When overlying rocks are removed by weathering and erosion, the underlying rock expands and fractures parallel to the surface. This is significant in the exposure of sub-surface rocks as granite and is also known as dilatation. The parallel fractures are sometimes called pseudo-bedding planes.

32

Thermal expansion

Rocks expand when heated and contract when cooled. If they are subjected it frequent cycles of temperature change then the outer layers may crack and flake off. This is also known as insolation weathering, although experiments have cast doubts on its effectiveness unless water is present

33

Salt crystallisation

Solution of salt can seep into the pore spaces in porous rocks. Here the salts precipitate, forming crystals. The growth of these crystals create stress in the rock causing it to disintegrate.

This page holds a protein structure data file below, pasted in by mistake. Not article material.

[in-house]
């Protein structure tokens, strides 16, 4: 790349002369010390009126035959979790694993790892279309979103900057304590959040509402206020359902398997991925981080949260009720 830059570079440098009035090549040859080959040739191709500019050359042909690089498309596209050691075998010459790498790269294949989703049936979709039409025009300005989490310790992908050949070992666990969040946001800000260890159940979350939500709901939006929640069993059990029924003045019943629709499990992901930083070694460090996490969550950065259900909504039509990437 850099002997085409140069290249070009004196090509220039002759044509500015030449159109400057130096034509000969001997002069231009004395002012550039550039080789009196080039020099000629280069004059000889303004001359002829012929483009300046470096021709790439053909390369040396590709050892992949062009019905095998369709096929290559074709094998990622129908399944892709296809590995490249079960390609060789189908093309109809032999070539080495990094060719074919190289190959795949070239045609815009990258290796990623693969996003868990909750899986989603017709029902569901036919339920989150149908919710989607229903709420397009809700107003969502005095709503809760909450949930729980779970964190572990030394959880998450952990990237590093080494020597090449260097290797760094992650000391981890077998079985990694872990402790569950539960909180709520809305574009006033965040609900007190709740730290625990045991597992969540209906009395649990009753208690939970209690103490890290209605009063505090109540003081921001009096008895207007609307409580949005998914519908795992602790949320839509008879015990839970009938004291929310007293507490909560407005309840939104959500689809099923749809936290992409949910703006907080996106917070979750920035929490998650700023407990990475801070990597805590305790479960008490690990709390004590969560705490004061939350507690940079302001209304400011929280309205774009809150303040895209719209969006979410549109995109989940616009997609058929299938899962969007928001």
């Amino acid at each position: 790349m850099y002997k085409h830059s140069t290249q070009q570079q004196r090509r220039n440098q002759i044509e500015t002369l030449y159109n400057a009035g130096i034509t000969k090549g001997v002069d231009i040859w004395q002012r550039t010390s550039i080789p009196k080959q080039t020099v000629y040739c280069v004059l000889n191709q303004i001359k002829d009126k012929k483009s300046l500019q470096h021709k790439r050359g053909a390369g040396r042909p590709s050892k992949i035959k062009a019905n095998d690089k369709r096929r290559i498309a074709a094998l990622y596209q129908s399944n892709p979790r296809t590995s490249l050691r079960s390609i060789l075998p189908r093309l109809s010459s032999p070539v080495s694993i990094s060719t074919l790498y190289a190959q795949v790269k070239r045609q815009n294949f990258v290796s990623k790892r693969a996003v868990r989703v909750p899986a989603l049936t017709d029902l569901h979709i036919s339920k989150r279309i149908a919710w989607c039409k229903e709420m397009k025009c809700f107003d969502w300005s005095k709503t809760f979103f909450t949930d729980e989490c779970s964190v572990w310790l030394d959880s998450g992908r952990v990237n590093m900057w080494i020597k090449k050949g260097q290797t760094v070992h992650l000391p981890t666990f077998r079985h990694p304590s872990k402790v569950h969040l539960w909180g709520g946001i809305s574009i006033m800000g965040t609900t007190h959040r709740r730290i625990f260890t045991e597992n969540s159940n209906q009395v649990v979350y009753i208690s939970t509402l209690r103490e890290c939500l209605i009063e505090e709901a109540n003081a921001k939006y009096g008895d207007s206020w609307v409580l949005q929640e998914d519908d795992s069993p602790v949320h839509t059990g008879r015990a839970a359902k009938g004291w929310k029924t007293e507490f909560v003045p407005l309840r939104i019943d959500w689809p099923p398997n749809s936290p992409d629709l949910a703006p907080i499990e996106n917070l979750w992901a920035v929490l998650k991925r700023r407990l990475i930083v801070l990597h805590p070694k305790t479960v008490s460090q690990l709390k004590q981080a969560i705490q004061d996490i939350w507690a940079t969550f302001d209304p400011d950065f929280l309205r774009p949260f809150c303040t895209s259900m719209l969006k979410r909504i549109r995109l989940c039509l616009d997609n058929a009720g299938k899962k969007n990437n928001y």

34

Oxidation

Some minerals in rocks react with oxygen, either in the air on in water. Iron is especially susceptible to this process. It becomes soluble under extremely acidic conditions and the original structure is destroyed. It often attacks the iron rich cements that bind the sand grains together

35

Carbonation

Rainwater combines with dissolved co2 from the atmosphere to produce a weak carbonic acid. This reacts with calcium carbonate in rocks such as limestone to produce calcium bicarbonate, which is soluble.

36

How does wind affect the coastline?

Wave energy is generators by the frictional drag of winds moving across the surface.